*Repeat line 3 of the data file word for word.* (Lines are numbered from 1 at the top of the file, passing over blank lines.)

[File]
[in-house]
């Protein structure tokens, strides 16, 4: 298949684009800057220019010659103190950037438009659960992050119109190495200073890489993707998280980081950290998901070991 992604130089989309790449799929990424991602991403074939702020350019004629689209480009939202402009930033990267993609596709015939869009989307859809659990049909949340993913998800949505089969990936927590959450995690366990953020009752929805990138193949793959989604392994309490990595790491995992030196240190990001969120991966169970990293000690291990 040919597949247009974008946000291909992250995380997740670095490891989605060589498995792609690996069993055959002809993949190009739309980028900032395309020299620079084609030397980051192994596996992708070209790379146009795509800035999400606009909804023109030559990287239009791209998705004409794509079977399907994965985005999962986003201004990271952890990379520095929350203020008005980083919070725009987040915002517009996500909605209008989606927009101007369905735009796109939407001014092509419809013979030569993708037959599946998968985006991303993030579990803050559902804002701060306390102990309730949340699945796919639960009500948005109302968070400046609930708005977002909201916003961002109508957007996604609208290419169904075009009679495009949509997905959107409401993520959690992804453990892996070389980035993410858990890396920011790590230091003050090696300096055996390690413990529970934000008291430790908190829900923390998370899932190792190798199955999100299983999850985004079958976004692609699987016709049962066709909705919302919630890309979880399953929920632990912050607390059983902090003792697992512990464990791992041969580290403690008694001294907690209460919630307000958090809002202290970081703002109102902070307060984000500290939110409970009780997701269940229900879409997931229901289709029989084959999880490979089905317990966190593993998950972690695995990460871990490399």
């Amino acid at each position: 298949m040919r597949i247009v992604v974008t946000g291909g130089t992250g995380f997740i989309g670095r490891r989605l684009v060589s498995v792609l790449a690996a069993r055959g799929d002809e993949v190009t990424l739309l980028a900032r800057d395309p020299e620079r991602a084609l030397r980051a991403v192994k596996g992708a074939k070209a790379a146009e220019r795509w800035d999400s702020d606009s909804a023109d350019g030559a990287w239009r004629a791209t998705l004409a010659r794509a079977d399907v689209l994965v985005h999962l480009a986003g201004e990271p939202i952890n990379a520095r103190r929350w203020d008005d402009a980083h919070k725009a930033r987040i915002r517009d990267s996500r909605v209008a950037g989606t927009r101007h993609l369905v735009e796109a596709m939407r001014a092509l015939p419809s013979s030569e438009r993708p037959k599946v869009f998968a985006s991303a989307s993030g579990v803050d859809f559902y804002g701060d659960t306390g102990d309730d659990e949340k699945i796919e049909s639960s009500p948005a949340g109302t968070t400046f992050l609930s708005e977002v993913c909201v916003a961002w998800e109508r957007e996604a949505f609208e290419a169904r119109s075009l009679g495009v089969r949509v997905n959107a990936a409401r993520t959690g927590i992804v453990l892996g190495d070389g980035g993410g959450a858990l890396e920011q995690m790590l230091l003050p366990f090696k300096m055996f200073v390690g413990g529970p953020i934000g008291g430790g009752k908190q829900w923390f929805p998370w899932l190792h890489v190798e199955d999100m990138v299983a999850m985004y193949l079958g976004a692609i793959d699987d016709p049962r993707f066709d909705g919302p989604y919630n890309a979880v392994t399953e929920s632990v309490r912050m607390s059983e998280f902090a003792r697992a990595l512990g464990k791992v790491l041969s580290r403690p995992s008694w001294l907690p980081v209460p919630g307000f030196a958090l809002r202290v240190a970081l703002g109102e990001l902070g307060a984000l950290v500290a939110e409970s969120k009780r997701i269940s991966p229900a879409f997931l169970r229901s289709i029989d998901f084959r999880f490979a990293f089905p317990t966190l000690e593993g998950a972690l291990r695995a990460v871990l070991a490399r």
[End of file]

């Amino acid at each position: 298949m040919r597949i247009v992604v974008t946000g291909g130089t992250g995380f997740i989309g670095r490891r989605l684009v060589s498995v792609l790449a690996a069993r055959g799929d002809e993949v190009t990424l739309l980028a900032r800057d395309p020299e620079r991602a084609l030397r980051a991403v192994k596996g992708a074939k070209a790379a146009e220019r795509w800035d999400s702020d606009s909804a023109d350019g030559a990287w239009r004629a791209t998705l004409a010659r794509a079977d399907v689209l994965v985005h999962l480009a986003g201004e990271p939202i952890n990379a520095r103190r929350w203020d008005d402009a980083h919070k725009a930033r987040i915002r517009d990267s996500r909605v209008a950037g989606t927009r101007h993609l369905v735009e796109a596709m939407r001014a092509l015939p419809s013979s030569e438009r993708p037959k599946v869009f998968a985006s991303a989307s993030g579990v803050d859809f559902y804002g701060d659960t306390g102990d309730d659990e949340k699945i796919e049909s639960s009500p948005a949340g109302t968070t400046f992050l609930s708005e977002v993913c909201v916003a961002w998800e109508r957007e996604a949505f609208e290419a169904r119109s075009l009679g495009v089969r949509v997905n959107a990936a409401r993520t959690g927590i992804v453990l892996g190495d070389g980035g993410g959450a858990l890396e920011q995690m790590l230091l003050p366990f090696k300096m055996f200073v390690g413990g529970p953020i934000g008291g430790g009752k908190q829900w923390f929805p998370w899932l190792h890489v190798e199955d999100m990138v299983a999850m985004y193949l079958g976004a692609i793959d699987d016709p049962r993707f066709d909705g919302p989604y919630n890309a979880v392994t399953e929920s632990v309490r912050m607390s059983e998280f902090a003792r697992a990595l512990g464990k791992v790491l041969s580290r403690p995992s008694w001294l907690p980081v209460p919630g307000f030196a958090l809002r202290v240190a970081l703002g109102e990001l902070g307060a984000l950290v500290a939110e409970s969120k009780r997701i269940s991966p229900a879409f997931l169970r229901s289709i029989d998901f084959r999880f490979a990293f089905p317990t966190l000690e593993g998950a972690l291990r695995a990460v871990l070991a490399r």